ALBANY, Nov. 1, 2022 — Voters will decide Nov. 8 whether to approve the issuance of $4.2 billion in state bonds to finance flood-risk reduction, water infrastructure and other clean energy initiatives aimed at addressing the likely future impacts of climate change.
Election ballots will include the question as Proposal 1.
State legislators voted by more than a 3-1 margin in April for a budget bill that boosted the bond limit from $3 billion to $4.2 billion. Gov. Kathy Hochul signed the measure into law the next day.
In September, a Siena College poll of likely voters found that 55 percent of those questioned favored the measure, while 26 percent opposed it and 12 percent were undecided.
State legislators representing the Finger Lakes split along party lines in the April votes, with all three Democrats opting in favor and all eight Republicans voting no. The full Senate voted 48-15 in favor, while the Assembly vote was 113-35.
A year ago, the same Finger Lakes Republicans — four senators and four members of the state Assembly — unanimously voted against a popular bill to amend the state Constitution to include a personal right to clean air and water. Voters approved that measure by a 70-30 margin, and the provision was added to the state Constitution in January.
The bond measure on the ballot next Tuesday would provide borrowing for up to:
— $1.5 billion in air and water pollution reduction projects; wetlands protection to address sea-level rise, storm surge and flooding; green buildings projects; solar arrays, heat pumps and wind turbines, among others projects.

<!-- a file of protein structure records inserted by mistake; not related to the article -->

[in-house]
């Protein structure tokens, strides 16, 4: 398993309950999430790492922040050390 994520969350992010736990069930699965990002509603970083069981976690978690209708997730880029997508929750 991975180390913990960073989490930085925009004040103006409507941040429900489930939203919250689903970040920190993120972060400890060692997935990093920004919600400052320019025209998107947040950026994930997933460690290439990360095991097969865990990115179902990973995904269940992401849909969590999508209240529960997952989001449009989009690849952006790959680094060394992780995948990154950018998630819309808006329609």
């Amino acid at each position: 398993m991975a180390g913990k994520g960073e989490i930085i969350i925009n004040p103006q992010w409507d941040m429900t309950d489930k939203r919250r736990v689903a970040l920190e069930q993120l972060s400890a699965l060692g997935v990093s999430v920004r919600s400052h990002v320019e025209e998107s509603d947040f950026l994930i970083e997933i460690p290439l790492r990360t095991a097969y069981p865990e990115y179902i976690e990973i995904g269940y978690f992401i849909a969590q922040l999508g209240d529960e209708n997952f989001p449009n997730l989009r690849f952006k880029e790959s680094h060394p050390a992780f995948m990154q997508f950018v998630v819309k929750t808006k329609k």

— $1.1 billion for flood-risk reduction, coastal and shoreline restoration, relocating and repairing flood-prone infrastructure and roadways.
— $650 million for conservation and recreation plans and programs.
— $650 million for wastewater, sewage and septic infrastructure; replacement of lead lines; agricultural runoff reduction; addressing blooms of toxic cyanobacteria.
Former Gov. Andrew Cuomo had proposed a $3 billion environmental bond issue in January 2020, but the measure was withdrawn from the November 2020 ballot due to funding concerns surrounding the coronavirus pandemic.
The legislature passed the bill again last year, before Gov. Kathy Hochul proposed raising the amount to $4.2 billion earlier this year. The state Senate had backed a plan to raise the total to $6 billion, while the state Assembly had proposed $5 billion.
The Hochul plan that won final legislative support has broad backing from environmental and labor groups.